Skip to main content

Full text of "A search in secret Egypt"

See other formats

KARNAK DAYS                        zi}
before the advancing wave of terrific heat and swarms of re-emerging insect and animal life, which appears in Southern Egypt at this season. Flies, mosquitoes, scorpions and snakes, not to mention other forms of life, reappeared in a temperature which devitalized humans but seemed to revitalize obnoxious creatures and insects. But the compensations of solitude, in one's studies, were ample enough to make sufficient amends for these things, whilst the heat never seemed to take the sharpness off the edge of my intellectual interests. Indeed, I found that one could make friends with the sun; \t was partly a matter of mental attitude. The moment you thought the sun was going to hurt or weaken you, doors were opened to admit such nurt Active faith in inner resources always called them up into tangible existence.
For me the advantage of my solitary tenure of Karnak was enormous. I could surrender myself to its stillness with recurring profit
The capacity for solitude is not encouraged in this jazzy epoch. The taste for silence is not fostered by this Machine Age. But, I believe in the necessity of a little withdrawal every day, a short period of silent solitary meditation. Thus one can renew the tired heart and inspire the fatigued mind. Life resembles a roaring cauldron nowadays, and men are drawn into it. With each day that passes, they become less intimate with themselves and more intimate with the cauldron.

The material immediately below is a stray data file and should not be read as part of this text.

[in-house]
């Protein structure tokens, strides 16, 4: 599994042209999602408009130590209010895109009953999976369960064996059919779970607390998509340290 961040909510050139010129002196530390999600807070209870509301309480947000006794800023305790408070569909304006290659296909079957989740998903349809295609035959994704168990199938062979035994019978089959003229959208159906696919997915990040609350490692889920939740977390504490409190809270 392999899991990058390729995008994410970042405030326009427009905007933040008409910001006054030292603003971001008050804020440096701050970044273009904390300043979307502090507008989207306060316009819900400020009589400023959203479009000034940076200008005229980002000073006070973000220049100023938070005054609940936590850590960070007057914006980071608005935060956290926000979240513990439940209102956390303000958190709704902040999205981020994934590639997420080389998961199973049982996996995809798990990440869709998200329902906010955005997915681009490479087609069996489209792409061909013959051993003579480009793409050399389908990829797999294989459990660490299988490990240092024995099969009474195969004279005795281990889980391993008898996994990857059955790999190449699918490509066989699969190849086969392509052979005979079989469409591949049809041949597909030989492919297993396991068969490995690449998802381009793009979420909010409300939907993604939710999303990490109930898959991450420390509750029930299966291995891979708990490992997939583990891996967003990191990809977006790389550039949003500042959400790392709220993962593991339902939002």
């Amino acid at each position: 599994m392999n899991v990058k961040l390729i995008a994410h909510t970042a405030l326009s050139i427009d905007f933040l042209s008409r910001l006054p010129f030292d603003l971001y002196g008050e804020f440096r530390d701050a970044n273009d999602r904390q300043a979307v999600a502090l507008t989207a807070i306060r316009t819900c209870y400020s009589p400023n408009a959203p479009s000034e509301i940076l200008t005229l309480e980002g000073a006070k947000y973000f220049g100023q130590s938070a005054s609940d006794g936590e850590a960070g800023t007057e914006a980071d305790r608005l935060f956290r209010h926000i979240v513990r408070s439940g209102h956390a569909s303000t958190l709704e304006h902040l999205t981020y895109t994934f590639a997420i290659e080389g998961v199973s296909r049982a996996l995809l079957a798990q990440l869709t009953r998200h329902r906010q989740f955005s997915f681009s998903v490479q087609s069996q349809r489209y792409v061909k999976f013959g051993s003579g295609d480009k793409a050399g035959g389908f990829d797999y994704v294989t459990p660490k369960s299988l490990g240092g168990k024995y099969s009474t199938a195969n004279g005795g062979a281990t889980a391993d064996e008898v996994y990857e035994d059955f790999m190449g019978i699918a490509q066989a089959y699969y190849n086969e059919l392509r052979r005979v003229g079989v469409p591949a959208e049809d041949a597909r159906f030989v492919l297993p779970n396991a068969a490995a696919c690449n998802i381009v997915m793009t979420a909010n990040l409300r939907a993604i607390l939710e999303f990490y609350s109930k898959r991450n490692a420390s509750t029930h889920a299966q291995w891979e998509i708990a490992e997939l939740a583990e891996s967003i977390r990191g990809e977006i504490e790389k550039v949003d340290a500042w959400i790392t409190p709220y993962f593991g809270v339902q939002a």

Recourse to regular meditation yields abundant fruits from the obvious spiritual deepening. It bestows steadiness in the hour of decision, courage to live one's own life independently of mass opinion, and stability amid the hectic tempo of to-day.
The worst of modern life is when it weakens the powers of deep thought; in the insane haste of a town like New York man cannot sit down to remember that the inner life is being paralysed; he can only remember that he is in a hurry. Nature, however, is in no hurry—she took many million years to make this puny figure hurrying down Broadway—and she can well await the coming of that time when, with a calmer life and quieter activity, he will emerge from self-inflicted disaster and agonies to gaze into the deep well of divine thought which was buried beneath the noisy surface of himself and his environment.
Our physical senses own us; it is time we began to own our